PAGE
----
Like on the road, there are some differences in the amount of grip and traction you’ll be getting, but they aren’t huge, as both tires are excellent in these conditions.

Finally, the braking distances. What can I say? Both are excellent and very short, and the Pilot Sport 4S and the P Zero PZ4 are very closely matched, almost identical. The Michelin is a tad better, but not by a lot.

How do they perform on wet roads?

The P Zero PZ4 and Pilot Sport 4S are designed for the best dry and decent wet performance, which is a step up from the extreme performance summer tires. In these conditions, the duo delivers excellent results and, again, are among the best tires in this class.

I’ll start off with the braking test, in which case the Michelin tire took the crown. Not only did it stop at a shorter distance than the P Zero PZ4, but it’s also probably the shortest distance in its class. Pirelli came close with braking distances that were a few feet longer than the Pilot Sport 4S. 

Driving them on the road in rainy conditions is not something you’ll have any issues with. Both tires will deliver very high levels of grip and traction, and even if you find yourself on a twisty road, you won’t be left asking for more.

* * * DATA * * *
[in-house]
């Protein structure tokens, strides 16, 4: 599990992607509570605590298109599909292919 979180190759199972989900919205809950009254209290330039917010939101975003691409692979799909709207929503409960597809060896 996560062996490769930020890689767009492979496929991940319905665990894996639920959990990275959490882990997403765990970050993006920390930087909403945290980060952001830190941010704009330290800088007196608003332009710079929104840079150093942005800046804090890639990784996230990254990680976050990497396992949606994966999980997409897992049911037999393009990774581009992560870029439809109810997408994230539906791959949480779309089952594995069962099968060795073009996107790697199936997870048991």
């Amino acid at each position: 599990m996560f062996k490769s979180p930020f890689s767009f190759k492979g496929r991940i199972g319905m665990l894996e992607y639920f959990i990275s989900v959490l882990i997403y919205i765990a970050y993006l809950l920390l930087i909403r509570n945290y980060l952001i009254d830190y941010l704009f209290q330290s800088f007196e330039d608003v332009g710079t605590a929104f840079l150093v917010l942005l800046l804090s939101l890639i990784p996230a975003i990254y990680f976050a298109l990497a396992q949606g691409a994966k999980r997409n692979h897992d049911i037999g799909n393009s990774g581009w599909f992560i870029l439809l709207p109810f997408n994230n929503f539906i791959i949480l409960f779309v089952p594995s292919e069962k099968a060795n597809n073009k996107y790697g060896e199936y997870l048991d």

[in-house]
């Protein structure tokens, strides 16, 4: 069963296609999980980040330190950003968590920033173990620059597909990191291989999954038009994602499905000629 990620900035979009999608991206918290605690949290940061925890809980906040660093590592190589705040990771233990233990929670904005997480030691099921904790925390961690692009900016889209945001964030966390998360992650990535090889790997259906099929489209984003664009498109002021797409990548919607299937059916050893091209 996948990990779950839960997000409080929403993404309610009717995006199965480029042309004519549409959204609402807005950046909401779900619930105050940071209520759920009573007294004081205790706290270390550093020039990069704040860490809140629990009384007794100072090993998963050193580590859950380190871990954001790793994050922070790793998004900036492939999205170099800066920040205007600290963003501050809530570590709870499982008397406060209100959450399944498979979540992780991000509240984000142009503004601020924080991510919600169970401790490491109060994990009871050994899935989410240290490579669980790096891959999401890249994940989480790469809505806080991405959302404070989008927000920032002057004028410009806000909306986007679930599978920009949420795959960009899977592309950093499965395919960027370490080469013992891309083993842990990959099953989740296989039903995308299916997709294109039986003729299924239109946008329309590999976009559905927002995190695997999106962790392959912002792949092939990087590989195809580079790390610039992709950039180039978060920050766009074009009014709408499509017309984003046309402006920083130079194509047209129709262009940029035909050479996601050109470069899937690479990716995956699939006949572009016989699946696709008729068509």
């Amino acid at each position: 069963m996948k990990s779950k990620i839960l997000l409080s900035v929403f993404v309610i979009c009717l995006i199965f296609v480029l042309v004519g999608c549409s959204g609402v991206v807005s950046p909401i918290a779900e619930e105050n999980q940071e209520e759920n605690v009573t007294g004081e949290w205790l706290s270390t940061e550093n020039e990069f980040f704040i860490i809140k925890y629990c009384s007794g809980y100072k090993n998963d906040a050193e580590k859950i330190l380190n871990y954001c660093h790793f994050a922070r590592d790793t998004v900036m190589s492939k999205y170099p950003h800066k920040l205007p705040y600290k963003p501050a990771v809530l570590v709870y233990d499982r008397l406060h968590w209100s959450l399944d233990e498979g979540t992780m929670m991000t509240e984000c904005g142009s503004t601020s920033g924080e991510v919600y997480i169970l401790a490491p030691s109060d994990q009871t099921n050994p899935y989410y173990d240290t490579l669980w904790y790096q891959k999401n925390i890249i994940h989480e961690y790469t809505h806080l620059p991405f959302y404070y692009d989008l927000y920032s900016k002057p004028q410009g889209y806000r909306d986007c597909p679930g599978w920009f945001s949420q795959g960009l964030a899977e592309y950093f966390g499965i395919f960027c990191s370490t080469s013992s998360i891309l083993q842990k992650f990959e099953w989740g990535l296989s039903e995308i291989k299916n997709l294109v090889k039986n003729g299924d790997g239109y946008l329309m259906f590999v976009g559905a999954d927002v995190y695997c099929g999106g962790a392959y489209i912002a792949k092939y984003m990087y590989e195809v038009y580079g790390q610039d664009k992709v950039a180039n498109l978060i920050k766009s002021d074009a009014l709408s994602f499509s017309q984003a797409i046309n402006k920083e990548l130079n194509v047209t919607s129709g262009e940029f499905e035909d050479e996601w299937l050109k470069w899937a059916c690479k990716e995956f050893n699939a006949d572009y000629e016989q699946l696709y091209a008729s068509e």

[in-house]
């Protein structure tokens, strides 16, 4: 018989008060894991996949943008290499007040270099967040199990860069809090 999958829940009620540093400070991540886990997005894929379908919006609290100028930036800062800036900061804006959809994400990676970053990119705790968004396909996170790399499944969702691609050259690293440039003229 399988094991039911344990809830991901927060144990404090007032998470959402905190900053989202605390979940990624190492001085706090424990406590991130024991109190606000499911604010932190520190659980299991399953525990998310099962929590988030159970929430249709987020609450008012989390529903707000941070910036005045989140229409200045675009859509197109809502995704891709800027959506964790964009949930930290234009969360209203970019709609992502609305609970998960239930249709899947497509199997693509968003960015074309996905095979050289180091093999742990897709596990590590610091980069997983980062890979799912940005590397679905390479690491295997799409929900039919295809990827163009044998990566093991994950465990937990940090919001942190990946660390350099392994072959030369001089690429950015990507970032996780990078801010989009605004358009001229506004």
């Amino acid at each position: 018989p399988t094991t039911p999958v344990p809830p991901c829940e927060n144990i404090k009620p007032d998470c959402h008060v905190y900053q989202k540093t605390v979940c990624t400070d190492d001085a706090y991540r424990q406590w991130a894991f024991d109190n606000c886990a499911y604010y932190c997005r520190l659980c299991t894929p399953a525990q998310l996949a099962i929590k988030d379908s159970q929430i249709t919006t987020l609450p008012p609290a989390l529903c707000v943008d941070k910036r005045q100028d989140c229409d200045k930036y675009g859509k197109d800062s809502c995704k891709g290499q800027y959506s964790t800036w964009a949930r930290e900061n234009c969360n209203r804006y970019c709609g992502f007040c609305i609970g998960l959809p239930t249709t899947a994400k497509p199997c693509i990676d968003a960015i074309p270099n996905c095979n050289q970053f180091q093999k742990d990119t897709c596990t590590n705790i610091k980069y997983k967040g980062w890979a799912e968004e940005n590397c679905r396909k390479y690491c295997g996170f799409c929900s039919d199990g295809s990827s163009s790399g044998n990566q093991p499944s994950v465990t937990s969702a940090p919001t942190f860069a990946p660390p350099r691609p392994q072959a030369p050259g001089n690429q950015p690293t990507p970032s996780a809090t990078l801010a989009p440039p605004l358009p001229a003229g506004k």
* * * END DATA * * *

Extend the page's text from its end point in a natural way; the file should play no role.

The differences in wet performance between the P Zero PZ4 and Pilot Sport 4S can be felt on the track, in which case the Italian tire is a slightly better option. While both were very planted, and the rubber compound worked well with the tread to provide grip, Pirelli’s tire is the one that can hold on a bit more. Again, minor differences, but worth pointing out.

In the aquaplaning department, things are a bit mixed up. In a straight line, the Michelin remains stable at speeds several miles per hour higher than Pirelli. With that said, the P Zero PZ4 seems to do a better job at evacuating water in the corners and remains more stable and planted.

Are they good in the handling department?

Max performance tires are designed to provide the best handling experience, which is what the Pilot Sport 4S and P Zero PZ4 are very good at. Like in the previous tests, there are some slight differences, and each one is good in its own way.

As a whole, the Pilot Sport 4S is an excellently handling tire. The responsiveness is superb, enabling you to change directions instantly, and with razor-sharp precision, you can place your car wherever you need to. Despite that, the tire doesn’t feel twitchy and provides plenty of feedback informing you what’s going on at each corner.

The P Zero PZ4 delivers more or less similar levels of responsiveness. It can change direction as soon as you turn the steering wheel and feels very natural and planted. With that said, on-center, the tire feels a bit more number than the Pilot Sport 4S, something it makes up once you turn the wheel. As you increase the steering input, the tire feels progressive and gives more and more information.